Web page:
A Hand Full of Excuses, and a Gut Full of Pain

I have been expanding my unscientific information gathering in my travels. Seems just about everywhere I go I need not travel far from my hotel before finding one or more person experiencing homelessness and living outside. Later that day or the next when in a speaking engagement, I will ask housing programs and shelter staff why they think that is, and I can summarize those into five categories:

  1. It is the failure of the person. If they would change to conform to the program expectation or try harder, they could be off the street and into a program or housing. The problem is one of compliance.
  2. It is the complexities of presenting issues within the person. Their program or housing, it seems, has been designed for people with lesser needs. Serving these individuals would negatively impact their success rates, which would also sour their landlord relationships, and potentially put their funding in jeopardy. The problem is one of meeting expectations of funders.
  3. It is the failure of other systems: child welfare, corrections, hospitals, benefits, Veterans Affairs, etc. If those systems would stop manufacturing homelessness and/or start making it easier to get people into their resources, there would be no people on the street. The problem is one of projection.
  4. It is the economy (stupid). If there were jobs available and housing that was affordable, none of this would be happening on the streets. The problem is one of access or income.
  5. It is the requirements of service providers. The thinking goes that if service providers and housing providers were to be low-barrier (other than them, of course), there would be fewer or no people on the street. The problem is one of displacement.

And this leaves me with a gut full of pain for all those not served because of the volley of excuses that litter the landscape. I continue to cheer on the underdog because I see myself in them. I am a graduating member from the class of “Fuck off, we made it”.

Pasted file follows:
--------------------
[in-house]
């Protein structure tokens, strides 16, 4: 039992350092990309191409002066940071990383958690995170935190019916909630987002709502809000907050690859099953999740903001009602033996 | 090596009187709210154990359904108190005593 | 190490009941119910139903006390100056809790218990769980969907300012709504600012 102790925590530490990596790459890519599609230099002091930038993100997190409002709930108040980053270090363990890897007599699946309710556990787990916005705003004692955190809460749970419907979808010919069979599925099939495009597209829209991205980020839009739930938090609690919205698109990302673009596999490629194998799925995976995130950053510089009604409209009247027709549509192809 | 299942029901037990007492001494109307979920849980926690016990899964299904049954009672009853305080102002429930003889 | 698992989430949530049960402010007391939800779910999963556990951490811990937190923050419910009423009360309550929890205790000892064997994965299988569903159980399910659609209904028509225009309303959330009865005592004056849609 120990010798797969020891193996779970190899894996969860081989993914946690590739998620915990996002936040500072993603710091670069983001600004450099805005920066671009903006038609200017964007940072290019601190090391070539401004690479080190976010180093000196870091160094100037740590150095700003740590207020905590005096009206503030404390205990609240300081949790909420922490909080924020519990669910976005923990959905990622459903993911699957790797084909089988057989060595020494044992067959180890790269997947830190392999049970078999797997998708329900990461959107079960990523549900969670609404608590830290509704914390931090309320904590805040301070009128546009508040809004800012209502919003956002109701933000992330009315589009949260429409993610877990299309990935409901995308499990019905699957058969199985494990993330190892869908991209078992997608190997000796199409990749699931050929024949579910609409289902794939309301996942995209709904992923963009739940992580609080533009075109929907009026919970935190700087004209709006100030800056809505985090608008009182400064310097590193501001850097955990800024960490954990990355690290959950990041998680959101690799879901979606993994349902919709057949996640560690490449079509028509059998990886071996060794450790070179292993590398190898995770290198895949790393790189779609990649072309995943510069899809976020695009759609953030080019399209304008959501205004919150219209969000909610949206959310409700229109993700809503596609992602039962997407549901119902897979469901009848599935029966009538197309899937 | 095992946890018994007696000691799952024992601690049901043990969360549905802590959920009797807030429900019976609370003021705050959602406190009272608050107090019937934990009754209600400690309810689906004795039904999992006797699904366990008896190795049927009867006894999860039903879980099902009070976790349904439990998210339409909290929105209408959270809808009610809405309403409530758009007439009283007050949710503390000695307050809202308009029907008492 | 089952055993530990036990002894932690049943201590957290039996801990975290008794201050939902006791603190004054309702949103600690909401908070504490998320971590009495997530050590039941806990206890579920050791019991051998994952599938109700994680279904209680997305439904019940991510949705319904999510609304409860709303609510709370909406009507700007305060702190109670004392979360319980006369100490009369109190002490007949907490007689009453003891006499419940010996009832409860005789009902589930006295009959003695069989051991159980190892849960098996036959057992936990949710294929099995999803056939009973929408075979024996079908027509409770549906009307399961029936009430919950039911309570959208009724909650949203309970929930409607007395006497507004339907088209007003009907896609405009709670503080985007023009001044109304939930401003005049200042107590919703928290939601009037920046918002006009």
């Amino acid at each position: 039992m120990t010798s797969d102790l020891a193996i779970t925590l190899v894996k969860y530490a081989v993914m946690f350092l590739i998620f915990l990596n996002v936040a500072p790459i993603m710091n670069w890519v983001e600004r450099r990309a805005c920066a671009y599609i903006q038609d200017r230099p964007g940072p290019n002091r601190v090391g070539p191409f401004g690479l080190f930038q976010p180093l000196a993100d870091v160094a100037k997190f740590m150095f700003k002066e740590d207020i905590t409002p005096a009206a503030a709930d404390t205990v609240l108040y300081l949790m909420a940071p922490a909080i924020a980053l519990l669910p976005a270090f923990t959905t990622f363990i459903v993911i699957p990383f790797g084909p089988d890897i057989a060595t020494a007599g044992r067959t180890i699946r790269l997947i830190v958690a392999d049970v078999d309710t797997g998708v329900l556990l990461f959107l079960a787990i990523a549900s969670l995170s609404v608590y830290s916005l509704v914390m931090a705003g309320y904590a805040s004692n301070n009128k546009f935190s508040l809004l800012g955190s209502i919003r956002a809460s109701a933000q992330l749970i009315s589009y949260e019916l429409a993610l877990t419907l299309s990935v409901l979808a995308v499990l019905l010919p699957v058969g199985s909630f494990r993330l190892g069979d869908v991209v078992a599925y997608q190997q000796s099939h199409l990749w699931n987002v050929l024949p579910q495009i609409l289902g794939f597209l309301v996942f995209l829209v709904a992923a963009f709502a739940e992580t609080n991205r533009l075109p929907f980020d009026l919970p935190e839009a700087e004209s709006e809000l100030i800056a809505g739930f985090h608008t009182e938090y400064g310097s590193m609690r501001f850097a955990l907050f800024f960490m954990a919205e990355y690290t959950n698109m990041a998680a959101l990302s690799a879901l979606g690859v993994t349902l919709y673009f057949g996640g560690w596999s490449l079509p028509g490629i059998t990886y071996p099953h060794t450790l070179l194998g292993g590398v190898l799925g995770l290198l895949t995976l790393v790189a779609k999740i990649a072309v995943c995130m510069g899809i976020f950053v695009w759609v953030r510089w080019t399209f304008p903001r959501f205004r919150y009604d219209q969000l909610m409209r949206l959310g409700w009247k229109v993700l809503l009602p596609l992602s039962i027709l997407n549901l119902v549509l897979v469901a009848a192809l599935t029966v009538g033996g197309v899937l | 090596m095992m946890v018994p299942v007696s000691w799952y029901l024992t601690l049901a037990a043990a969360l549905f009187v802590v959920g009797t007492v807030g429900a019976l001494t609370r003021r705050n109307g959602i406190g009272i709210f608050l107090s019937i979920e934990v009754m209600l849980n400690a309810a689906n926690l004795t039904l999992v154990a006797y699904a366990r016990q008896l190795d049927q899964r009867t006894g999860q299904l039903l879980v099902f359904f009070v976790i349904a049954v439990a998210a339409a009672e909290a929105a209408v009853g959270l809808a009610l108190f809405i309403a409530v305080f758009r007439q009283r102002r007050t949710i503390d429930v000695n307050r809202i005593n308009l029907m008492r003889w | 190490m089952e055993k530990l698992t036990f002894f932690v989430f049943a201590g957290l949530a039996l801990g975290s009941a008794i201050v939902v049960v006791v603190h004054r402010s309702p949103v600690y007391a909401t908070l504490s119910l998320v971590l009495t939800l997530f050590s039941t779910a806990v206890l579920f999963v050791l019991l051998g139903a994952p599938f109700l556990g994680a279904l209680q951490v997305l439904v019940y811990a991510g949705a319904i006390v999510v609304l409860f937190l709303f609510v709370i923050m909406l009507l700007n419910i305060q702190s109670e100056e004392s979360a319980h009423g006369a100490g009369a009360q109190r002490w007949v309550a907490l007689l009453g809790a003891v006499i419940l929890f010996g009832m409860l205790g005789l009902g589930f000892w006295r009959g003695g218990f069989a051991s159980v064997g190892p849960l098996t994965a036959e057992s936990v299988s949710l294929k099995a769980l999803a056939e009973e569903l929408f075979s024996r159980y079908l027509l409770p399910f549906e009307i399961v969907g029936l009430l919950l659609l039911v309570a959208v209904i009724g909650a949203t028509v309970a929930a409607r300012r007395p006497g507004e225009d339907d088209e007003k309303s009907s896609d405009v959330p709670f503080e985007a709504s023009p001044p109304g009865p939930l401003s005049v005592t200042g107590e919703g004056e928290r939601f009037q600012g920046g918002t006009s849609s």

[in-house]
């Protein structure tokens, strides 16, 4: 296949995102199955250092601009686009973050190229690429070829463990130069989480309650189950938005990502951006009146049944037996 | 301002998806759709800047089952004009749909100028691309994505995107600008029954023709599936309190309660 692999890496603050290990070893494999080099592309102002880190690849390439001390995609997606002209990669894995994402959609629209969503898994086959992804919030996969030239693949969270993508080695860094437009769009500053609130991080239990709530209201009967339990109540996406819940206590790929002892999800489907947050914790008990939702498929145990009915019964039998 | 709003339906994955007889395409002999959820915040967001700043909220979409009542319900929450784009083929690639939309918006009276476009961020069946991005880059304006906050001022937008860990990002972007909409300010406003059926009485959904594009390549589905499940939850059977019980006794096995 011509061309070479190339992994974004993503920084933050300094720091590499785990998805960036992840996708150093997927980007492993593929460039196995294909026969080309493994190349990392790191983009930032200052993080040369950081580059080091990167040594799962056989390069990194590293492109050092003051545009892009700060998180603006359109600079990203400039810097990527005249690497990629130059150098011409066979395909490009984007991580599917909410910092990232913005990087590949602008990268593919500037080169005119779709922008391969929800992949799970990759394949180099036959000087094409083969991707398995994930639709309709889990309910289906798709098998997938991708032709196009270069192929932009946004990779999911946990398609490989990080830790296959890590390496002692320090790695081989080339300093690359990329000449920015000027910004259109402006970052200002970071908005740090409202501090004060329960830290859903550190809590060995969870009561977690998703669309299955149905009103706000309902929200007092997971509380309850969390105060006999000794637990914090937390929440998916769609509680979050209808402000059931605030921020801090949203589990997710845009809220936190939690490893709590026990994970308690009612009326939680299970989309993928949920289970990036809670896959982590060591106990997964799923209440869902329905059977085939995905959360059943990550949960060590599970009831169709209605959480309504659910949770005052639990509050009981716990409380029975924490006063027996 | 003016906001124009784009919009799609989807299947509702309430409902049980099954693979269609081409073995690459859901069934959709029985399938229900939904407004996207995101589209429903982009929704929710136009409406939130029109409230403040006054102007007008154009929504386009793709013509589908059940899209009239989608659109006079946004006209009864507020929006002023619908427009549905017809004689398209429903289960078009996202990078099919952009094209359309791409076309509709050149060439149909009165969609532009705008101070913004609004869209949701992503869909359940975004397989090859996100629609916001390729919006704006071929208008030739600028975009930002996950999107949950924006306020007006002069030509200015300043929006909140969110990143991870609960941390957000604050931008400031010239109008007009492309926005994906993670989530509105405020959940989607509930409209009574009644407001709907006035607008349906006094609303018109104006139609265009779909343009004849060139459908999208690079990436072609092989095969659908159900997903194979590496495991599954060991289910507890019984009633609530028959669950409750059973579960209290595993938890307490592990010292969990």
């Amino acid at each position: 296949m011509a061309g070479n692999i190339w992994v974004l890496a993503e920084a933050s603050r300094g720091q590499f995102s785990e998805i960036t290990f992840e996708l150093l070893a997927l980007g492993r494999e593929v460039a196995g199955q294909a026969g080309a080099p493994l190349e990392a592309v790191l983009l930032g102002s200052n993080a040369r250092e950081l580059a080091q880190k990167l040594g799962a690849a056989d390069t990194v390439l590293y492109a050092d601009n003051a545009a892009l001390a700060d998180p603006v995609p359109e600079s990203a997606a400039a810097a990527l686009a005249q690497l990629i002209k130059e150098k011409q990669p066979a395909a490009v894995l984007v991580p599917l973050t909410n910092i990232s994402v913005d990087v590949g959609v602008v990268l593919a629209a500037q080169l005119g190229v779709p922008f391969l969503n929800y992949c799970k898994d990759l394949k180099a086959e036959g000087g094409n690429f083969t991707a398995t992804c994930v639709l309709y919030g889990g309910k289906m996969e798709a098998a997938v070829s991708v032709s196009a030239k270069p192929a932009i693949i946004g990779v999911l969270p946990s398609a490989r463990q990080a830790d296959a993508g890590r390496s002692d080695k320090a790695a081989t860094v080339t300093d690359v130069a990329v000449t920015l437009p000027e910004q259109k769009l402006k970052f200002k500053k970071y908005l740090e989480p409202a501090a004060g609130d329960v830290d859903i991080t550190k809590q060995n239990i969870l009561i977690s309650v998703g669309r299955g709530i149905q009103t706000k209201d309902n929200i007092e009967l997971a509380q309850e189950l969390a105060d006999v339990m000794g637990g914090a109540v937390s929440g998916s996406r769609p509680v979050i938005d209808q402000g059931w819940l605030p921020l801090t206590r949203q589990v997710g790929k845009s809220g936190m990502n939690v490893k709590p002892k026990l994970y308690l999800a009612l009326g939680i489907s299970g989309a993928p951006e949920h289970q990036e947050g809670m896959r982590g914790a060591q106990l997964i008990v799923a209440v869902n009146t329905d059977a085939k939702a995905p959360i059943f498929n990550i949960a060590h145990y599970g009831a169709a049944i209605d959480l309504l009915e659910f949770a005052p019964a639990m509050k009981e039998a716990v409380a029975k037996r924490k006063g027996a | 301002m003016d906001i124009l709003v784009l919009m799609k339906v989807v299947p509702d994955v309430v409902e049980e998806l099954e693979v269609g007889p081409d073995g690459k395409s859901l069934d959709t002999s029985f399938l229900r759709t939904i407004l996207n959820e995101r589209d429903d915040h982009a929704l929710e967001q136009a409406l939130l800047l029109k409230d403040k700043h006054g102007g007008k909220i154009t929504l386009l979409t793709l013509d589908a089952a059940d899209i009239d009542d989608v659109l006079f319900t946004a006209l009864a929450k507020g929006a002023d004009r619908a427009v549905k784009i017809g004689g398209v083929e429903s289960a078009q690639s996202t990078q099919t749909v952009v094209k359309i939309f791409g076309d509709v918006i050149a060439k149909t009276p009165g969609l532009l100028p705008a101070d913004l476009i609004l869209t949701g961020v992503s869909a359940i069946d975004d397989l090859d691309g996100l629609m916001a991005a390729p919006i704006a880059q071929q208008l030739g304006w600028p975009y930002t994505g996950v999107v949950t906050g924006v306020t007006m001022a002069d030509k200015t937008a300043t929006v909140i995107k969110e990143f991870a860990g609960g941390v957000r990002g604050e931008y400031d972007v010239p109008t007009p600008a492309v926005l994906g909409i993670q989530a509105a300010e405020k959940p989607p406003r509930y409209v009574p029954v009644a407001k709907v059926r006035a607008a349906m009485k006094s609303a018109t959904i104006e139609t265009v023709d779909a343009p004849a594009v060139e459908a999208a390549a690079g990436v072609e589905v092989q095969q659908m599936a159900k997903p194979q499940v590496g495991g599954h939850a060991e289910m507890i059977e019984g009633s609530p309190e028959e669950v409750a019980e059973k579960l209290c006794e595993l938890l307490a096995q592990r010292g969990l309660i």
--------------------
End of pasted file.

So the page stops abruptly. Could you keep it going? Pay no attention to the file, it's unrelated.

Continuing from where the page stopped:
No words I can write will ever get anyone to completely change their mind. No speech I give will ever rally people to transform their systems of support. No presentation I have created will ever be persuasive enough to give a facelift to what is done in the name of service.

But I refuse to buy into the culture of excuses rather than challenging myself to find solutions. We fail when we start adding to the narrative of excuses rather than trying to create solutions. I believe that hope is a glue crazy enough to hold the effort together to keep trying. I don’t want anyone to take a walk in my shoes. But I do invite you to spend a night in my pyjamas and take a look at my dreams…a dream that I firmly believe we can put into reality where homelessness is rare and most often non-recurring. And I think it is about time to attach handles to my pillow so I can hold onto my dream because people keep trying to strip it away by distorting or changing what it really means to end homelessness.

Pillow with Handles

About Iain De Jong

Iain is a playful nerd, hellbent on ending homelessness, increasing affordable housing, creating vibrant communities, and expanding the knowledge amongst leaders that influence social issues. Having held senior management and professional positions in government, non-profits, and the private sector, Iain has a wealth of experience and has garnered dozens of awards for his work across Canada and internationally. His work has taken him across Canada, the United States, and to Australia. In 2009, Iain joined OrgCode as its President & CEO, and in 2014 assumed full ownership of the firm. In addition to his work with OrgCode, Iain holds a part-time faculty position in the Graduate Urban Planning Programme at York University.


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